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Belle Hits Rare Slump During Controversy

June 21, 1996

CLEVELAND (AP) _ Not only is Albert Belle in a controversy, he’s in a slump.

Controversy, of course, is nothing knew to Belle, who served his five-, then three-, then two-game suspension Friday for knocking over Milwaukee’s Fernando Vina in the basepath. But the spotlight used to make him better. This time, it could be affecting his hitting.

Belle is batting .222 since ``The Forearm.″ He is 16-for-72 with only four home runs and 12 RBIs in 18 games after knocking over Vina in a game May 31.

In Cleveland’s three-game sweep of the Boston Red Sox this week, Belle was 2-for-12, including 0-for-4 with three strikeouts against Roger Clemens. At times in the series, he appeared to be pressing, swinging extra hard, almost trying to send another message to his detractors.

Against Clemens, he just looked overmatched. Belle looked at a called-third strike in the second inning, filled his cheeks with air and walked back to the dugout. In the fifth, he failed to drive in what would have been the tying run from third when he lined weakly to short.

With 25 home runs, Belle will be on pace to hit 56 after the doubleheader. Even so, it struck manager Mike Hargrove that a day on the bench might not be such a bad idea.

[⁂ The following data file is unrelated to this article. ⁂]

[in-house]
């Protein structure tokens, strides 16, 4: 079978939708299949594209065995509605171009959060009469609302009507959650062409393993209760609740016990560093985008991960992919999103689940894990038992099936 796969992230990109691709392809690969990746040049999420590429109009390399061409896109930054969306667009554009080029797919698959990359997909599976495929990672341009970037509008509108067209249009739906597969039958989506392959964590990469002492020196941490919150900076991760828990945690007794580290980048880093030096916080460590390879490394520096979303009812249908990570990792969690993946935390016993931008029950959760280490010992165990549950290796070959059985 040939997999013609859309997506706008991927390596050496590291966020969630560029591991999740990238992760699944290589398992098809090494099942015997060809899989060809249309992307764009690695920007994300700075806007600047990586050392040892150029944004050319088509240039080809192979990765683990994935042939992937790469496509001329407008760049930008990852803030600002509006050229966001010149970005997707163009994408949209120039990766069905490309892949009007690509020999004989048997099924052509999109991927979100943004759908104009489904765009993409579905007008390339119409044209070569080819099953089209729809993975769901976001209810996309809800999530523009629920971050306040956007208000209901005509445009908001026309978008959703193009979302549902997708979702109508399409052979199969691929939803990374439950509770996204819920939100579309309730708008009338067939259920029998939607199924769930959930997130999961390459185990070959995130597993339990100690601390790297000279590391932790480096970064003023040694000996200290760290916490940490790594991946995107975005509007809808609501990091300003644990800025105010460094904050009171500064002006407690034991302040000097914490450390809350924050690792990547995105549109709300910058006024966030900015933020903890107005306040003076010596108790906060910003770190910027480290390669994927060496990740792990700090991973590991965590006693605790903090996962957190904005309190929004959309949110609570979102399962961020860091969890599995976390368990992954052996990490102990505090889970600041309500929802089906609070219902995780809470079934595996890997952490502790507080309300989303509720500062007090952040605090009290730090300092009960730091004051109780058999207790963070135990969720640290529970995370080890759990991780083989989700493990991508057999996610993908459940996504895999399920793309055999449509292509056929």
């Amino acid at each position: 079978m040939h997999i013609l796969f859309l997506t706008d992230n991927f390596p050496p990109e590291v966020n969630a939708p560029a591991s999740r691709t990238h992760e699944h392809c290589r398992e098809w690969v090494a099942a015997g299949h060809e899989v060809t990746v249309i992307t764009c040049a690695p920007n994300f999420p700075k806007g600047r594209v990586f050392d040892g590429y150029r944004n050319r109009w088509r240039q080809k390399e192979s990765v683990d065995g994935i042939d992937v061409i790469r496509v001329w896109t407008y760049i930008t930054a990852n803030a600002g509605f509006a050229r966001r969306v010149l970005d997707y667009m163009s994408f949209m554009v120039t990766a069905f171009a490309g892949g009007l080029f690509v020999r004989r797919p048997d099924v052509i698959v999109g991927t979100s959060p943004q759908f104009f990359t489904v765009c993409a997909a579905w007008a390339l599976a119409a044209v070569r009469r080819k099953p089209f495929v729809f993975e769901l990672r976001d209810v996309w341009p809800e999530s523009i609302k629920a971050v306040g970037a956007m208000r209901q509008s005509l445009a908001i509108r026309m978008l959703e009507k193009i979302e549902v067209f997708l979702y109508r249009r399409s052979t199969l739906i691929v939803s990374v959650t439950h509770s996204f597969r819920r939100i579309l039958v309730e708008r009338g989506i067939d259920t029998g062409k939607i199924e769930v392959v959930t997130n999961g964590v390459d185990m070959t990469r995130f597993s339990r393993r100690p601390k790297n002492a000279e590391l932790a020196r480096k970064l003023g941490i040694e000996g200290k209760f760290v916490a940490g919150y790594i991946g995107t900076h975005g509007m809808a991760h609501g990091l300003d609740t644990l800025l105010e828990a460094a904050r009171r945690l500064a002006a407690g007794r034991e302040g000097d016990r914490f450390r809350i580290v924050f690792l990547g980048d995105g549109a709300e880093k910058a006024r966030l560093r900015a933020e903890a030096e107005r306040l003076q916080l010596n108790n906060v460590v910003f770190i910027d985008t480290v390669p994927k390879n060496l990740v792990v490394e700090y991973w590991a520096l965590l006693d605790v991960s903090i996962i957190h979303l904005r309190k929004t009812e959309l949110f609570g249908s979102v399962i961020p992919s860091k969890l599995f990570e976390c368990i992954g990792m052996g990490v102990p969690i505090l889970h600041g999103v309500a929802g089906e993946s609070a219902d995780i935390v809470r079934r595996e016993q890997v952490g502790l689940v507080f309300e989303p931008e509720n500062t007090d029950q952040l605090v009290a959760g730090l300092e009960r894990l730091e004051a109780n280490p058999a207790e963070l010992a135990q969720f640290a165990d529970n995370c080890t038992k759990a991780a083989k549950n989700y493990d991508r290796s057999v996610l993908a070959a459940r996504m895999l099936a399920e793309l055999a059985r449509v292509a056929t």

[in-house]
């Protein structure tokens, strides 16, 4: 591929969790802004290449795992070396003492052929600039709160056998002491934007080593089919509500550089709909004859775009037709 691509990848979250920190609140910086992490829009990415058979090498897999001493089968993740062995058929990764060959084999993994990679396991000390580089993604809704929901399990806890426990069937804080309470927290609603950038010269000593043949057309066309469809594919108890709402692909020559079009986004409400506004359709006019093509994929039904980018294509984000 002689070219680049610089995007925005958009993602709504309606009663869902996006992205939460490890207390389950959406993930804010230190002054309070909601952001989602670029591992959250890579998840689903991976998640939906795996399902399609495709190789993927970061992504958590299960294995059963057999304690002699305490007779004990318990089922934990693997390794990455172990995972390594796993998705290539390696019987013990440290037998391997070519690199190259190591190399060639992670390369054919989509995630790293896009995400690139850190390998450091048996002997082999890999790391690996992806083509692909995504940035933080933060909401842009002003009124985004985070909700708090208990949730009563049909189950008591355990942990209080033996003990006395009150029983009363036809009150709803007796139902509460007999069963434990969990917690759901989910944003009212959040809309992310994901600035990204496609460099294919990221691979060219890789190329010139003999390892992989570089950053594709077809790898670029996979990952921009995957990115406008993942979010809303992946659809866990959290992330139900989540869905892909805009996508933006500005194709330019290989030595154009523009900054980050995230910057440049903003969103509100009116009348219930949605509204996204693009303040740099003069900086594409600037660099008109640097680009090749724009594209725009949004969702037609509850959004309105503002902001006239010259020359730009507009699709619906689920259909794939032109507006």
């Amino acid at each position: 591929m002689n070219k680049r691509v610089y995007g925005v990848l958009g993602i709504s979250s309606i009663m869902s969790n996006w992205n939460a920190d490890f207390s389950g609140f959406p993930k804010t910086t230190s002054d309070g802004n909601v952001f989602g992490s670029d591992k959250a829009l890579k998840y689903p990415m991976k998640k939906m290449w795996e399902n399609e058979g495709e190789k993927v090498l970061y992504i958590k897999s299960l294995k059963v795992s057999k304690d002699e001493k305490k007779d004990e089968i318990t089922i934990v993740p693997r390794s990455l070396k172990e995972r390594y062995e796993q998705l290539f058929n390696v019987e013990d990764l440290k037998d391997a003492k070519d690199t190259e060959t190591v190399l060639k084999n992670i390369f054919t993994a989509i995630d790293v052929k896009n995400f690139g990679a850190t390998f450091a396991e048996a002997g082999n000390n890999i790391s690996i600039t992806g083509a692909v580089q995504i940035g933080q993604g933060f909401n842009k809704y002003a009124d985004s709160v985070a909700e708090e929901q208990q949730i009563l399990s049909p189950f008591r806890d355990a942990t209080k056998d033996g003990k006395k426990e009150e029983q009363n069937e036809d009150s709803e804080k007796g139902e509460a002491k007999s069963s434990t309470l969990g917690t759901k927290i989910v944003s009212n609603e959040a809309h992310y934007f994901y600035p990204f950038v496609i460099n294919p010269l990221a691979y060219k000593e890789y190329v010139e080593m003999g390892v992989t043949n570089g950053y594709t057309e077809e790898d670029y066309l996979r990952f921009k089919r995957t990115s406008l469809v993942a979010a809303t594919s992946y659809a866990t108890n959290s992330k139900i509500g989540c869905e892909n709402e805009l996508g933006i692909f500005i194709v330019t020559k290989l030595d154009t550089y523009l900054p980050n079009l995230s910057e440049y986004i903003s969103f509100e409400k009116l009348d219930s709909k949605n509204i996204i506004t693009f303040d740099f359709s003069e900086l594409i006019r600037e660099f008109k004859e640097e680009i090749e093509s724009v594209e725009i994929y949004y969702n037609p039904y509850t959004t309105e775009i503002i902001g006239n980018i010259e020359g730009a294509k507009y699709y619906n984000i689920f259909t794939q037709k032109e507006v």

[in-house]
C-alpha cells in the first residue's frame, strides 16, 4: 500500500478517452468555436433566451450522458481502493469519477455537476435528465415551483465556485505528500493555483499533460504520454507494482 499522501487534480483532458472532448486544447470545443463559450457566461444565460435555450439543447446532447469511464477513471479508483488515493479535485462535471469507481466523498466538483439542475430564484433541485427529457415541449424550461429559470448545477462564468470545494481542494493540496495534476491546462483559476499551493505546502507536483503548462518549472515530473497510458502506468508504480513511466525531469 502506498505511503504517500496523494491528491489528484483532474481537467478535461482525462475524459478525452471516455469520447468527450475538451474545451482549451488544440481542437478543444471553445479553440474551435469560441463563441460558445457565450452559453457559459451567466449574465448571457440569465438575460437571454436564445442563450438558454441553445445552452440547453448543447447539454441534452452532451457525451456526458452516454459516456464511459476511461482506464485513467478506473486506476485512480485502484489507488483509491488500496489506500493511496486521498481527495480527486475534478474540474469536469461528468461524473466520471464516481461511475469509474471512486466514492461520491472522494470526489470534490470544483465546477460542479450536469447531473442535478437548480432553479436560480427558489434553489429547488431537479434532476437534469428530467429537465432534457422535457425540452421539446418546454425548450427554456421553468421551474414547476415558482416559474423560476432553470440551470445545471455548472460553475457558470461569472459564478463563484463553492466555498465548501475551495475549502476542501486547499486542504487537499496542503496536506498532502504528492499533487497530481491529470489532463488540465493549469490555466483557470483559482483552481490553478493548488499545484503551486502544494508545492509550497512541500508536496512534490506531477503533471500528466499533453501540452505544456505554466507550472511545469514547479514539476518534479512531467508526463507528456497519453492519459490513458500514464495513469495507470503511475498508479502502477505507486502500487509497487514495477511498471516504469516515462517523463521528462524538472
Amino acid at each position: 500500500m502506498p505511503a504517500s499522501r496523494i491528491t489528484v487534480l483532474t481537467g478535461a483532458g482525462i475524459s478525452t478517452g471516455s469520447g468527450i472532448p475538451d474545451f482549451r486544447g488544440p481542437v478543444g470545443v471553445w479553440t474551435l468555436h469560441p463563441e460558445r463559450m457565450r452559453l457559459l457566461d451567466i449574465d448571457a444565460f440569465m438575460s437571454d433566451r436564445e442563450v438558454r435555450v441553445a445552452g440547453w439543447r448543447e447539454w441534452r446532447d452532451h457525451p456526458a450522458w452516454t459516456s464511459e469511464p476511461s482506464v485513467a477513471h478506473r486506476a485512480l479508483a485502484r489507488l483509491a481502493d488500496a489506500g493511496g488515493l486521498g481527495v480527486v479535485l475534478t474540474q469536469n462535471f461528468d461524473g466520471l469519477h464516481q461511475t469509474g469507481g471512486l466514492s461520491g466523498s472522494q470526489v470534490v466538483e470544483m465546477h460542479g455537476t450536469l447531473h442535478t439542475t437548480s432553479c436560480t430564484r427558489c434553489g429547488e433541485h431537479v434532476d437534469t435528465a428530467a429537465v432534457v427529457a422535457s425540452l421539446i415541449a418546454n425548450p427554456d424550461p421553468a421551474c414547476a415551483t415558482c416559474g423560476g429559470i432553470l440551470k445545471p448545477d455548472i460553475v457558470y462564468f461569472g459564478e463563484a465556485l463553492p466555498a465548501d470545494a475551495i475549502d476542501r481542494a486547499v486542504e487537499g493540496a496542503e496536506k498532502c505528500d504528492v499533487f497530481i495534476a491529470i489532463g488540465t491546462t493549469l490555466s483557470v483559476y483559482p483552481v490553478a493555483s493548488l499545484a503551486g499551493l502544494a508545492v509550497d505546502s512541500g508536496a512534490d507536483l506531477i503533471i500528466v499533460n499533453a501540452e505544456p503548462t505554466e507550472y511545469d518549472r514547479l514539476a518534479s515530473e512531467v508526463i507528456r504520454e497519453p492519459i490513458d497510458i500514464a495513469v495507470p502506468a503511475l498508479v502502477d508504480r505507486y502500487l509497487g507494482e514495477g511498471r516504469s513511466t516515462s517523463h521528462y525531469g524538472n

``A day off will not hurt Albert,″ Hargrove said.

This has been an odd turn of events, not because Belle is at the center of a firestorm over something so seemingly senseless, but because it finally might be affecting his play.

The day he was fined $50,000 for yelling at a reporter during the World Series, Belle hit a home run. The day he was ordered to seek anger counseling, he hit two homers.

No such luck this time. General manager John Hart hopes it’s nothing more than a slump.

``Albert is going to have to perform under this microscope,″ Hart said. ``Do I think he will? Yes. I think he has that ability.″

The extent of the attention on Belle and the Indians cannot be imagined unless you live in Cleveland. Like most days, Belle and the Indians shared the lead story Friday on the midday newscasts. Without exaggeration, the debate about Belle’s suspension is the No. 1 topic of conversation everywhere you go _ from hotel lobbies to bars to the back seats of taxis.

The latest example of the Belle obsession came when a group of fans filed a class action lawsuit, claiming Belle’s absence during the suspension would devalue their season tickets. They dropped the lawsuit before Friday’s doubleheader with the Yankees. Attorneys said something about giving up the fight out of respect for Belle. The newscasters loved this.

But there is no denying Belle’s skills, his popularity in Cleveland or his drawing power. On Wednesday, when many fans thought Belle’s suspension would begin, three elderly folks from Texas could barely contain themselves when told that Belle would play that night.

``He’s a little bit of everything,″ said Ken Sherwin, making his first trip to Jacobs Field. ``There’s the surliness, but he’s just a pussycat inside. Sometimes, people show their shyness by putting on a nasty face.″

It remains to be seen whether Belle will still be shy at the plate after the suspension.

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